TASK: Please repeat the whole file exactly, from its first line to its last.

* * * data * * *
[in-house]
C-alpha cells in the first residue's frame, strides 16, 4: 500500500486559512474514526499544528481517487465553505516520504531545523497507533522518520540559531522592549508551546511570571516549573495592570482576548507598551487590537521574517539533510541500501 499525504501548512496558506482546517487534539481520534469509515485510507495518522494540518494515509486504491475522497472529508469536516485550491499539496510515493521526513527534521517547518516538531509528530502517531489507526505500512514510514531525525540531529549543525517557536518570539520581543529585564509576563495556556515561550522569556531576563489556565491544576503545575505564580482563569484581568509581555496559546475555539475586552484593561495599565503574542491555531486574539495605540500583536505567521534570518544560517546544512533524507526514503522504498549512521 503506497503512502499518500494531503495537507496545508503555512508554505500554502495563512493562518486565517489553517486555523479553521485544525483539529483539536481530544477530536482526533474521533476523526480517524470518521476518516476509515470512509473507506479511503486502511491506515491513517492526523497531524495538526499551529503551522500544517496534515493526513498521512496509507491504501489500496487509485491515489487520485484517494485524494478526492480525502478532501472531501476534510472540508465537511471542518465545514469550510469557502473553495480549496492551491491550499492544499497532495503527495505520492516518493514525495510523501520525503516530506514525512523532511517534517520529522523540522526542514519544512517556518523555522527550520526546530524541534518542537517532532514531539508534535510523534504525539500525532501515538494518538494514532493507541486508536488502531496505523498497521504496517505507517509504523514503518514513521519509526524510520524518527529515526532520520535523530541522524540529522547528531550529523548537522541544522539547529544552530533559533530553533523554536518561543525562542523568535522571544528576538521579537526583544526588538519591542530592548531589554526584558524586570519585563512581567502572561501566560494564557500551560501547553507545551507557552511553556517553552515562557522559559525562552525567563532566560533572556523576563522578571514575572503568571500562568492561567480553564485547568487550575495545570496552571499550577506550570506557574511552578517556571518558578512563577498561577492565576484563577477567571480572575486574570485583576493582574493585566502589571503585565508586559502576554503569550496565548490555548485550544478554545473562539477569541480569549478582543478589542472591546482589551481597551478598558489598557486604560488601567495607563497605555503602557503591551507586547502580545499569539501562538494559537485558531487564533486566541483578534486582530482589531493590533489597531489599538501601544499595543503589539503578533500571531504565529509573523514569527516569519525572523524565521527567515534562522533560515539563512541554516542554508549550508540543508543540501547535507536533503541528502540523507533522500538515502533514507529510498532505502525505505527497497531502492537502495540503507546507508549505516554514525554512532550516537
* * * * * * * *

[in-house]
C-alpha cells in the first residue's frame, strides 16, 4: 500500500486559512474514526499544528481517487465553505516520504531545523497507533522518520540559531522592549508551546511570571516549573495592570482576548507598551487590537521574517539533510541500501 499525504501548512496558506482546517487534539481520534469509515485510507495518522494540518494515509486504491475522497472529508469536516485550491499539496510515493521526513527534521517547518516538531509528530502517531489507526505500512514510514531525525540531529549543525517557536518570539520581543529585564509576563495556556515561550522569556531576563489556565491544576503545575505564580482563569484581568509581555496559546475555539475586552484593561495599565503574542491555531486574539495605540500583536505567521534570518544560517546544512533524507526514503522504498549512521 503506497503512502499518500494531503495537507496545508503555512508554505500554502495563512493562518486565517489553517486555523479553521485544525483539529483539536481530544477530536482526533474521533476523526480517524470518521476518516476509515470512509473507506479511503486502511491506515491513517492526523497531524495538526499551529503551522500544517496534515493526513498521512496509507491504501489500496487509485491515489487520485484517494485524494478526492480525502478532501472531501476534510472540508465537511471542518465545514469550510469557502473553495480549496492551491491550499492544499497532495503527495505520492516518493514525495510523501520525503516530506514525512523532511517534517520529522523540522526542514519544512517556518523555522527550520526546530524541534518542537517532532514531539508534535510523534504525539500525532501515538494518538494514532493507541486508536488502531496505523498497521504496517505507517509504523514503518514513521519509526524510520524518527529515526532520520535523530541522524540529522547528531550529523548537522541544522539547529544552530533559533530553533523554536518561543525562542523568535522571544528576538521579537526583544526588538519591542530592548531589554526584558524586570519585563512581567502572561501566560494564557500551560501547553507545551507557552511553556517553552515562557522559559525562552525567563532566560533572556523576563522578571514575572503568571500562568492561567480553564485547568487550575495545570496552571499550577506550570506557574511552578517556571518558578512563577498561577492565576484563577477567571480572575486574570485583576493582574493585566502589571503585565508586559502576554503569550496565548490555548485550544478554545473562539477569541480569549478582543478589542472591546482589551481597551478598558489598557486604560488601567495607563497605555503602557503591551507586547502580545499569539501562538494559537485558531487564533486566541483578534486582530482589531493590533489597531489599538501601544499595543503589539503578533500571531504565529509573523514569527516569519525572523524565521527567515534562522533560515539563512541554516542554508549550508540543508543540501547535507536533503541528502540523507533522500538515502533514507529510498532505502525505505527497497531502492537502495540503507546507508549505516554514525554512532550516537